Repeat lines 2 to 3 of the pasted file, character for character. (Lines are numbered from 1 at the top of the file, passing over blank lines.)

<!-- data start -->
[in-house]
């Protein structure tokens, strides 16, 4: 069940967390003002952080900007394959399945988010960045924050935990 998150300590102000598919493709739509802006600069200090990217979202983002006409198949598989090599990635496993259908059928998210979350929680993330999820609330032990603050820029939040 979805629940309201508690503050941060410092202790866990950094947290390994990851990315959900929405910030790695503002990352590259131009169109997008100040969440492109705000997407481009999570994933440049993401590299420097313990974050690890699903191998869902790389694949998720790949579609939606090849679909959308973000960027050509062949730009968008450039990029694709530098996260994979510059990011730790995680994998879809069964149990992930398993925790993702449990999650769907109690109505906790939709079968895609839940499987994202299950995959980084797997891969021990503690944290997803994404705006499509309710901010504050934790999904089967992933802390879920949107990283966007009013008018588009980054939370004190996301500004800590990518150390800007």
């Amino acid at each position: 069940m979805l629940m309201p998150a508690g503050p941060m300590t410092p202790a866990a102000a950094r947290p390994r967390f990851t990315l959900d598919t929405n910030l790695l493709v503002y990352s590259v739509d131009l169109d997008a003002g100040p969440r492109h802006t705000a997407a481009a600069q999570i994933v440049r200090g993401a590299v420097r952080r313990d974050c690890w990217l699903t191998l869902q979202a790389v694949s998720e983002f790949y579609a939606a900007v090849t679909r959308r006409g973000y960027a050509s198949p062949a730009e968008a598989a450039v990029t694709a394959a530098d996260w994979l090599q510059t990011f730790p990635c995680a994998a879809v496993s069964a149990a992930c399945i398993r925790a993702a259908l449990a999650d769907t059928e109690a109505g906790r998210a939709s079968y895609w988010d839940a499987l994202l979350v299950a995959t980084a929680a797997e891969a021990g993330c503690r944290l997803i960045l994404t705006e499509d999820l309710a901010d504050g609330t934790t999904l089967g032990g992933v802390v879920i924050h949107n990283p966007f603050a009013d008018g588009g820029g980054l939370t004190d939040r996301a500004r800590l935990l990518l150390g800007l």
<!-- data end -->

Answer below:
């Protein structure tokens, strides 16, 4: 069940967390003002952080900007394959399945988010960045924050935990 998150300590102000598919493709739509802006600069200090990217979202983002006409198949598989090599990635496993259908059928998210979350929680993330999820609330032990603050820029939040 979805629940309201508690503050941060410092202790866990950094947290390994990851990315959900929405910030790695503002990352590259131009169109997008100040969440492109705000997407481009999570994933440049993401590299420097313990974050690890699903191998869902790389694949998720790949579609939606090849679909959308973000960027050509062949730009968008450039990029694709530098996260994979510059990011730790995680994998879809069964149990992930398993925790993702449990999650769907109690109505906790939709079968895609839940499987994202299950995959980084797997891969021990503690944290997803994404705006499509309710901010504050934790999904089967992933802390879920949107990283966007009013008018588009980054939370004190996301500004800590990518150390800007």
């Amino acid at each position: 069940m979805l629940m309201p998150a508690g503050p941060m300590t410092p202790a866990a102000a950094r947290p390994r967390f990851t990315l959900d598919t929405n910030l790695l493709v503002y990352s590259v739509d131009l169109d997008a003002g100040p969440r492109h802006t705000a997407a481009a600069q999570i994933v440049r200090g993401a590299v420097r952080r313990d974050c690890w990217l699903t191998l869902q979202a790389v694949s998720e983002f790949y579609a939606a900007v090849t679909r959308r006409g973000y960027a050509s198949p062949a730009e968008a598989a450039v990029t694709a394959a530098d996260w994979l090599q510059t990011f730790p990635c995680a994998a879809v496993s069964a149990a992930c399945i398993r925790a993702a259908l449990a999650d769907t059928e109690a109505g906790r998210a939709s079968y895609w988010d839940a499987l994202l979350v299950a995959t980084a929680a797997e891969a021990g993330c503690r944290l997803i960045l994404t705006e499509d999820l309710a901010d504050g609330t934790t999904l089967g032990g992933v802390v879920i924050h949107n990283p966007f603050a009013d008018g588009g820029g980054l939370t004190d939040r996301a500004r800590l935990l990518l150390g800007l």